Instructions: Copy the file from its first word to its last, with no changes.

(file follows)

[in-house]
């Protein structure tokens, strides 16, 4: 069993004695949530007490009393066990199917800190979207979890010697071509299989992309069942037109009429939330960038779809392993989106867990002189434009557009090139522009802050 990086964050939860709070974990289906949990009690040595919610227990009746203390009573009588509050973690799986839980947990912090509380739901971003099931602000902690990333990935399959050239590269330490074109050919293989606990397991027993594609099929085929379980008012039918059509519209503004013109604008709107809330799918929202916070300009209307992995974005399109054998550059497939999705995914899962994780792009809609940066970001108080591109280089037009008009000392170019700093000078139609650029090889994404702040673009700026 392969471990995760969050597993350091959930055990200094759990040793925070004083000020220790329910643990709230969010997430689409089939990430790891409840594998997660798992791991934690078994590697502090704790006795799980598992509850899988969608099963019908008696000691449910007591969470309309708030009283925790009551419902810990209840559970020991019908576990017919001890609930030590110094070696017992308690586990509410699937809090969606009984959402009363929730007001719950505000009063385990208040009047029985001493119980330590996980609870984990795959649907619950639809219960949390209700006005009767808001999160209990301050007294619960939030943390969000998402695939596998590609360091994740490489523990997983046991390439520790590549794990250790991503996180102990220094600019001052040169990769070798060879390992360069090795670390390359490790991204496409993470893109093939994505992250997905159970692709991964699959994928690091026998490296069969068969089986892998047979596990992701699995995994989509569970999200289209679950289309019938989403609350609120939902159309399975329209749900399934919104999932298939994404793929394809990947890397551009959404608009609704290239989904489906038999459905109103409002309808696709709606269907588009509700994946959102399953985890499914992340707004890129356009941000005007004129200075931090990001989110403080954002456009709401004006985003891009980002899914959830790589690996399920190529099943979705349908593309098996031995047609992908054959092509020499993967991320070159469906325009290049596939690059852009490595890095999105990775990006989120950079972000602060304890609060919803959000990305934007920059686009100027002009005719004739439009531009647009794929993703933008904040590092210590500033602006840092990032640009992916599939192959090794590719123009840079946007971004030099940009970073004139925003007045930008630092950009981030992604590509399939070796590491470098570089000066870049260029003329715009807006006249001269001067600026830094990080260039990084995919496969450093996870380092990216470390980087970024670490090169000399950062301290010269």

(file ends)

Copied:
[in-house]
């Protein structure tokens, strides 16, 4: 069993004695949530007490009393066990199917800190979207979890010697071509299989992309069942037109009429939330960038779809392993989106867990002189434009557009090139522009802050 990086964050939860709070974990289906949990009690040595919610227990009746203390009573009588509050973690799986839980947990912090509380739901971003099931602000902690990333990935399959050239590269330490074109050919293989606990397991027993594609099929085929379980008012039918059509519209503004013109604008709107809330799918929202916070300009209307992995974005399109054998550059497939999705995914899962994780792009809609940066970001108080591109280089037009008009000392170019700093000078139609650029090889994404702040673009700026 392969471990995760969050597993350091959930055990200094759990040793925070004083000020220790329910643990709230969010997430689409089939990430790891409840594998997660798992791991934690078994590697502090704790006795799980598992509850899988969608099963019908008696000691449910007591969470309309708030009283925790009551419902810990209840559970020991019908576990017919001890609930030590110094070696017992308690586990509410699937809090969606009984959402009363929730007001719950505000009063385990208040009047029985001493119980330590996980609870984990795959649907619950639809219960949390209700006005009767808001999160209990301050007294619960939030943390969000998402695939596998590609360091994740490489523990997983046991390439520790590549794990250790991503996180102990220094600019001052040169990769070798060879390992360069090795670390390359490790991204496409993470893109093939994505992250997905159970692709991964699959994928690091026998490296069969068969089986892998047979596990992701699995995994989509569970999200289209679950289309019938989403609350609120939902159309399975329209749900399934919104999932298939994404793929394809990947890397551009959404608009609704290239989904489906038999459905109103409002309808696709709606269907588009509700994946959102399953985890499914992340707004890129356009941000005007004129200075931090990001989110403080954002456009709401004006985003891009980002899914959830790589690996399920190529099943979705349908593309098996031995047609992908054959092509020499993967991320070159469906325009290049596939690059852009490595890095999105990775990006989120950079972000602060304890609060919803959000990305934007920059686009100027002009005719004739439009531009647009794929993703933008904040590092210590500033602006840092990032640009992916599939192959090794590719123009840079946007971004030099940009970073004139925003007045930008630092950009981030992604590509399939070796590491470098570089000066870049260029003329715009807006006249001269001067600026830094990080260039990084995919496969450093996870380092990216470390980087970024670490090169000399950062301290010269």